Lifelong learning and the web

“Lifelong learning” at the moment is particularly in vogue. The concept is based around the idea that learning continues into adulthood, past our compulsory and formal education to further life skills and aid our professional development. The term originated in higher education circles; in the academic life, lifelong learning is necessary in order to stay relevant. Governments have also started to see lifelong learning as one of the answers to skill shortages in our economy.

The web has huge potential to bring education to both the educated and the less educated. For instance, Khan Academy started as YouTube hosted videos created by Sal Khan for his cousin and has flourished into a fully-fledged education platform. Children and adults alike can use internet content to gain a better understanding of subjects and topics. In the classroom, teachers are also utilising the huge store of available online content. Of course, these vast stores of knowledge are a powerful resource, however, the fact that they exist does not necessarily lead to a true education revolution: 7.2 billion people live on this earth yet 4 million still lack internet access.
It often seems to be the story that the rich are getting richer and the poor are staying poor.  The story is the same in education; the educationally rich seek greater enrichment, and the educationally poor tend to stagnate. These social trends are called the Matthew effects.

An example of this in education are MOOCs (Massive Open Online Courses) which are free for anyone who wants to take part, but they have mainly attracted those who already hold degrees; there are still many barriers to access for the poorer educated. My advice is to start young when it comes to educating yourself. If you want to learn a skill for tomorrow, start today. Whether you utilise online content or read a book or learn by doing, just begin now.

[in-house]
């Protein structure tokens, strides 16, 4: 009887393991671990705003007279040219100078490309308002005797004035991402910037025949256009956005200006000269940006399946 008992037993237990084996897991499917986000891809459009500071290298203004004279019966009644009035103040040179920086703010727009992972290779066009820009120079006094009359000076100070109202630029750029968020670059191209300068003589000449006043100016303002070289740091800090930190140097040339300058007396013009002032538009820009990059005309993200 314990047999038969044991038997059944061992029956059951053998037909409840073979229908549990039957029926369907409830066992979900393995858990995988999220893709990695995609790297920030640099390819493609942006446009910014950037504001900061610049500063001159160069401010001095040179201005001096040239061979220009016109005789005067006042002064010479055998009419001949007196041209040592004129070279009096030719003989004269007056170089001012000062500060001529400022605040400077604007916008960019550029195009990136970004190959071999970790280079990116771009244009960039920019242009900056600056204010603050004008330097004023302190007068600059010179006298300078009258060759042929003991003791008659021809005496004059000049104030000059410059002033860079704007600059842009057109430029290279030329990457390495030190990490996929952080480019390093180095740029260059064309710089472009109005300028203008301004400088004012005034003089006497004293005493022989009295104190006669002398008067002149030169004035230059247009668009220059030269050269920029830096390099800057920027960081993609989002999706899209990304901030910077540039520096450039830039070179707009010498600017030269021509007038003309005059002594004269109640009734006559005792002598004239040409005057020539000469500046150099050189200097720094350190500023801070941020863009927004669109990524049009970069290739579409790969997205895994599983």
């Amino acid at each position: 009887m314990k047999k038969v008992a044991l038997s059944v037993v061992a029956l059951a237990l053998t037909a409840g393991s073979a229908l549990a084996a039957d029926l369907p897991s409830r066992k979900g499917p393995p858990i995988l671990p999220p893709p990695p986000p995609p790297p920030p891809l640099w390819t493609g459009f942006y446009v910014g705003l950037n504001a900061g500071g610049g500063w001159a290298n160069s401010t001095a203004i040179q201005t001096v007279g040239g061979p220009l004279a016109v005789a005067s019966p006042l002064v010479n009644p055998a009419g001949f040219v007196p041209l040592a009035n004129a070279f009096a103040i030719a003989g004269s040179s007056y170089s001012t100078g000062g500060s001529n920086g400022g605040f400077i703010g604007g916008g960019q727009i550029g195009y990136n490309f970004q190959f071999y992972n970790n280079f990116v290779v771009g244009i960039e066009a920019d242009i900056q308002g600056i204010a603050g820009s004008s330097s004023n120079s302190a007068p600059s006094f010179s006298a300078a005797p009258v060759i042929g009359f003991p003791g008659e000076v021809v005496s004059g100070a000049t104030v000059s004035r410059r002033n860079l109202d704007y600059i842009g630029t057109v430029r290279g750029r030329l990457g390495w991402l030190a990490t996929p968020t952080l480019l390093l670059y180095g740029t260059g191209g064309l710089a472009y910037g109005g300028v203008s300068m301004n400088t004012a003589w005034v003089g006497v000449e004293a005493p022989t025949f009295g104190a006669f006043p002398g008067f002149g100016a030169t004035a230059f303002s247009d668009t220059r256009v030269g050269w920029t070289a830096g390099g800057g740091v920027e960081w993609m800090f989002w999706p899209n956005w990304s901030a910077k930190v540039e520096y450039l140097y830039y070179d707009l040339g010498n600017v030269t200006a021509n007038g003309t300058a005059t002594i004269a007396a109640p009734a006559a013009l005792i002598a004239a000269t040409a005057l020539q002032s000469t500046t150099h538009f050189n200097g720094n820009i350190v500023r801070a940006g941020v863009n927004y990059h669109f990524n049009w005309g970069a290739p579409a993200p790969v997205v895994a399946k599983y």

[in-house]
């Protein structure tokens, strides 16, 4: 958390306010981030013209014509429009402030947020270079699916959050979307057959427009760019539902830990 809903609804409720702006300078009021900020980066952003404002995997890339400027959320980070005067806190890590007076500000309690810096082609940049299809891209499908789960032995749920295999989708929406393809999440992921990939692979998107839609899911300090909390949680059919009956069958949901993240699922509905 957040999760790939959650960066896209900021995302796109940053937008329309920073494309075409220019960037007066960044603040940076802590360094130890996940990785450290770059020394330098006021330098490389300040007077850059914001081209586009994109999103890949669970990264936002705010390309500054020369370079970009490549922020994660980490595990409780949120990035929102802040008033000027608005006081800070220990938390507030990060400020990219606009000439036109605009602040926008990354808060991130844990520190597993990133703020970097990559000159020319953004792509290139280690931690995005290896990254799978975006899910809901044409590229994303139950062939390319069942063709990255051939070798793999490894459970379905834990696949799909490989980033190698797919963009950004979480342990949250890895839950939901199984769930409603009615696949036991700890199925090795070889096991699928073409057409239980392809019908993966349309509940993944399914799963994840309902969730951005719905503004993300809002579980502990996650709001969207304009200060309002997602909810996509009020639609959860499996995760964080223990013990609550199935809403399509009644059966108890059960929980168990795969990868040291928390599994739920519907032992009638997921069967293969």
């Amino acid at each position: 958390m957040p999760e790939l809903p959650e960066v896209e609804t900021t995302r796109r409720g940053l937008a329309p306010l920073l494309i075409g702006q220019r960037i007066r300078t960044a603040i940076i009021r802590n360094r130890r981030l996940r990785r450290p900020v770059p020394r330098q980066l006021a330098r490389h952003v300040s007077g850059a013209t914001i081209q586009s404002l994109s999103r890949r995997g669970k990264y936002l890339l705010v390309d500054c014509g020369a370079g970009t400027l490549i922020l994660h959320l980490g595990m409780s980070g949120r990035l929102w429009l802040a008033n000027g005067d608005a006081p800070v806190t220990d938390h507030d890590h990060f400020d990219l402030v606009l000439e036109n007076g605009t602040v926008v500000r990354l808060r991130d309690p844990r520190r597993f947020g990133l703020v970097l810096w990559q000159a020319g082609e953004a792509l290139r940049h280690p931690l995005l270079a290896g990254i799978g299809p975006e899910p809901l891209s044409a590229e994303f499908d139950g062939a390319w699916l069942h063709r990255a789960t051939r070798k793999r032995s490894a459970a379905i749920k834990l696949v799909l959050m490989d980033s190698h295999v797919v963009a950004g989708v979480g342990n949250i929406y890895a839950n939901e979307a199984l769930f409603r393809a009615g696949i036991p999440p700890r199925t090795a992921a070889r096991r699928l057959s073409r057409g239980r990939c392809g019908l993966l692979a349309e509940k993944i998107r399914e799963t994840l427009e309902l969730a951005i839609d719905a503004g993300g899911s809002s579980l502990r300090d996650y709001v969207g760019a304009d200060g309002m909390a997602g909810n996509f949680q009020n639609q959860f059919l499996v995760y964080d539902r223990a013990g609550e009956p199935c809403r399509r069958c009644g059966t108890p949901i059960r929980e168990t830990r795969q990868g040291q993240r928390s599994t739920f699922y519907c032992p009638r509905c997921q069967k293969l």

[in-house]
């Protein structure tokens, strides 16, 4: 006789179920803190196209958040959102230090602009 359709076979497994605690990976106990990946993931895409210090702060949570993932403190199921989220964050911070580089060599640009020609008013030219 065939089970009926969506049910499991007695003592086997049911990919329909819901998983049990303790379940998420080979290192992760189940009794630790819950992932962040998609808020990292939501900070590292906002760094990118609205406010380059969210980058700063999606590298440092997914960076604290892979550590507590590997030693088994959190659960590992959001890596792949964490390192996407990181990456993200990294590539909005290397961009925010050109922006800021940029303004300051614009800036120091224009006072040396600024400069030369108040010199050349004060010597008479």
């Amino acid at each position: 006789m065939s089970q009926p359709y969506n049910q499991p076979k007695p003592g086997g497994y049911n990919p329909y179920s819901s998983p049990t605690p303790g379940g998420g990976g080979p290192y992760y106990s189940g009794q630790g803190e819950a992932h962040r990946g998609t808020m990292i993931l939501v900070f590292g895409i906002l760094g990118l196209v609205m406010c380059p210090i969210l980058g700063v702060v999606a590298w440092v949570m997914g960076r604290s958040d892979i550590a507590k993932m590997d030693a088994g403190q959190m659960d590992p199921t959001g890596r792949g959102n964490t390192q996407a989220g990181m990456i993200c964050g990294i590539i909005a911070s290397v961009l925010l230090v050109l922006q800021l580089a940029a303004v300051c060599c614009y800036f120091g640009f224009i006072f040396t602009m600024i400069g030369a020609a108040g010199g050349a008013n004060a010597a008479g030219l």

By Jonathan Strange

Advertisements

The Power of Practice.

 

We have all heard the saying ’practice makes perfect’.

Well, that saying is not exactly true- it needs some further insight and explanation.

Take for example, writing your name.

How do you know that what you have written is correct?

When you first learned to write, you had to be told that in English, we write from left to right. You had to be told what the letters were and you were taught to make the connections between those letters to make sounds and eventually create words.

Now imagine that you had only ever written your name once in your entire life. Would you remember how to do it so many years later? You would be able to write your name but would have to think about it. It would not be instinctive, automatic and natural.

The same is true of most things, whether it is mental agility or physical exercise. The brain is a muscle and needs to be exercised in the same way that you would exercise your body.

Practice Makes Perfect

by PookyH

Nothing is easy

Unless you know how,
What was not easy then,
Might seem quite easy now.
What is hard when you’re three
Isn’t hard when you’re four,
By the time that you’re five,
You will know even more.

It’s not practice, but deep practice that makes perfect. So what is deep practice?

Deep practice is effectively breaking down the components of practising anything, whether it is learning to play tennis or your times tables.

The first step is to break it down into small, manageable pieces.

The next step is to focus ONLY on those small pieces and repeat the practice of them.

The final step is to review what your mistakes were when practising and correcting those until the process ‘feels’ natural.

Rupa Harji

RTG Tuition